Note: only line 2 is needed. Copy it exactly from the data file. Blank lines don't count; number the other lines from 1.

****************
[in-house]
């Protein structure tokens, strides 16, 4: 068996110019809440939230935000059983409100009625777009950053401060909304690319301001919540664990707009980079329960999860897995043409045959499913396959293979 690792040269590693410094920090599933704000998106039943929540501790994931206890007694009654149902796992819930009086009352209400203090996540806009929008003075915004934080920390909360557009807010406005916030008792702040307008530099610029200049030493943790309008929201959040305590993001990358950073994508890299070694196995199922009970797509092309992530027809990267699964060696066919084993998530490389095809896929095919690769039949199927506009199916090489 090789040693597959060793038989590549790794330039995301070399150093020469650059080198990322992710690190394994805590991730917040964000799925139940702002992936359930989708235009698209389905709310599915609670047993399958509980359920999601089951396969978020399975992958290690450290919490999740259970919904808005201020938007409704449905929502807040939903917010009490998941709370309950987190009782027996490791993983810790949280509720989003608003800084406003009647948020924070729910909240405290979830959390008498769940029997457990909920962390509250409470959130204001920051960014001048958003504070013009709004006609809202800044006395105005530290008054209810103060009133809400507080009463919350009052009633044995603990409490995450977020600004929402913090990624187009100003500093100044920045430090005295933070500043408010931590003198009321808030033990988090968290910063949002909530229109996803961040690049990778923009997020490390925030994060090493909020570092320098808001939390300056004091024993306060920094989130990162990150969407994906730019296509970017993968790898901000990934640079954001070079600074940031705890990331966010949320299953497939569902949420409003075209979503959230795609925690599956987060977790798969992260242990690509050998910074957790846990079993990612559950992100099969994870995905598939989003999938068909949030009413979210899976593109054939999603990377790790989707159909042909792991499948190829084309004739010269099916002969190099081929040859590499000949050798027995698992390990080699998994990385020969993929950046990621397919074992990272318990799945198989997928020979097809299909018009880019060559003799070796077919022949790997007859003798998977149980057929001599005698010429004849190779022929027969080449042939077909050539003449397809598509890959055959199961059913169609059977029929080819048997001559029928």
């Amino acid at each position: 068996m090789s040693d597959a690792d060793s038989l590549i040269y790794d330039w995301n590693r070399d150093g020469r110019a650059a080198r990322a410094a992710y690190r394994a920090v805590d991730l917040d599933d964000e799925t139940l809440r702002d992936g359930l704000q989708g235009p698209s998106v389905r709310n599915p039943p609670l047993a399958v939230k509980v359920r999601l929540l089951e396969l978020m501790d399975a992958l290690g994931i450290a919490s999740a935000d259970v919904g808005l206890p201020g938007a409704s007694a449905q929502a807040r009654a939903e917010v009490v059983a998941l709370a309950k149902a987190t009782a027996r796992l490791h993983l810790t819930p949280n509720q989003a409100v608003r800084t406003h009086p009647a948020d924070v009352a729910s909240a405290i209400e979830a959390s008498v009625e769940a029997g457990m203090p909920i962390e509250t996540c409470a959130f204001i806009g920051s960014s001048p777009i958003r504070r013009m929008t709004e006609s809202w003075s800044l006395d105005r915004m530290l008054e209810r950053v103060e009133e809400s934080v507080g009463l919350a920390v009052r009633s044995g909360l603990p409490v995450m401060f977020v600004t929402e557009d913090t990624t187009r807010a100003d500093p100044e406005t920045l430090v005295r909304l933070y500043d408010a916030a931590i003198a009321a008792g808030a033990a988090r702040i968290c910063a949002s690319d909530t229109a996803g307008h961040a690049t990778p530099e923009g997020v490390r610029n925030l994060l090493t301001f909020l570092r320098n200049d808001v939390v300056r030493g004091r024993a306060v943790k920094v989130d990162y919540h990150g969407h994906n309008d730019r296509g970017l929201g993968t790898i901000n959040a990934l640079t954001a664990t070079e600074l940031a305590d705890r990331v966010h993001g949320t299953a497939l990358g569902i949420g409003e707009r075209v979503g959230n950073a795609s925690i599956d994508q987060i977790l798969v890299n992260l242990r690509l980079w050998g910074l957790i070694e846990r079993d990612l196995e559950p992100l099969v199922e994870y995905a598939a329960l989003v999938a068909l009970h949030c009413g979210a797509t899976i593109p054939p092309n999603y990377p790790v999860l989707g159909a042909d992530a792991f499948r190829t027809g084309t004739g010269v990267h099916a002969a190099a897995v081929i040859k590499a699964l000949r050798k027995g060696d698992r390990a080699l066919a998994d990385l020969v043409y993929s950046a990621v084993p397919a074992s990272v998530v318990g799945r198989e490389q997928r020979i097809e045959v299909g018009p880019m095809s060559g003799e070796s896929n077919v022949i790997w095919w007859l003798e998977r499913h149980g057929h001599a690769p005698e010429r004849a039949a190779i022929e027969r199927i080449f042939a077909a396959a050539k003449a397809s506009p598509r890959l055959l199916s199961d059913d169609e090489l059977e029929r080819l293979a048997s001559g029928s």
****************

């Protein structure tokens, strides 16, 4: 068996110019809440939230935000059983409100009625777009950053401060909304690319301001919540664990707009980079329960999860897995043409045959499913396959293979 690792040269590693410094920090599933704000998106039943929540501790994931206890007694009654149902796992819930009086009352209400203090996540806009929008003075915004934080920390909360557009807010406005916030008792702040307008530099610029200049030493943790309008929201959040305590993001990358950073994508890299070694196995199922009970797509092309992530027809990267699964060696066919084993998530490389095809896929095919690769039949199927506009199916090489 090789040693597959060793038989590549790794330039995301070399150093020469650059080198990322992710690190394994805590991730917040964000799925139940702002992936359930989708235009698209389905709310599915609670047993399958509980359920999601089951396969978020399975992958290690450290919490999740259970919904808005201020938007409704449905929502807040939903917010009490998941709370309950987190009782027996490791993983810790949280509720989003608003800084406003009647948020924070729910909240405290979830959390008498769940029997457990909920962390509250409470959130204001920051960014001048958003504070013009709004006609809202800044006395105005530290008054209810103060009133809400507080009463919350009052009633044995603990409490995450977020600004929402913090990624187009100003500093100044920045430090005295933070500043408010931590003198009321808030033990988090968290910063949002909530229109996803961040690049990778923009997020490390925030994060090493909020570092320098808001939390300056004091024993306060920094989130990162990150969407994906730019296509970017993968790898901000990934640079954001070079600074940031705890990331966010949320299953497939569902949420409003075209979503959230795609925690599956987060977790798969992260242990690509050998910074957790846990079993990612559950992100099969994870995905598939989003999938068909949030009413979210899976593109054939999603990377790790989707159909042909792991499948190829084309004739010269099916002969190099081929040859590499000949050798027995698992390990080699998994990385020969993929950046990621397919074992990272318990799945198989997928020979097809299909018009880019060559003799070796077919022949790997007859003798998977149980057929001599005698010429004849190779022929027969080449042939077909050539003449397809598509890959055959199961059913169609059977029929080819048997001559029928």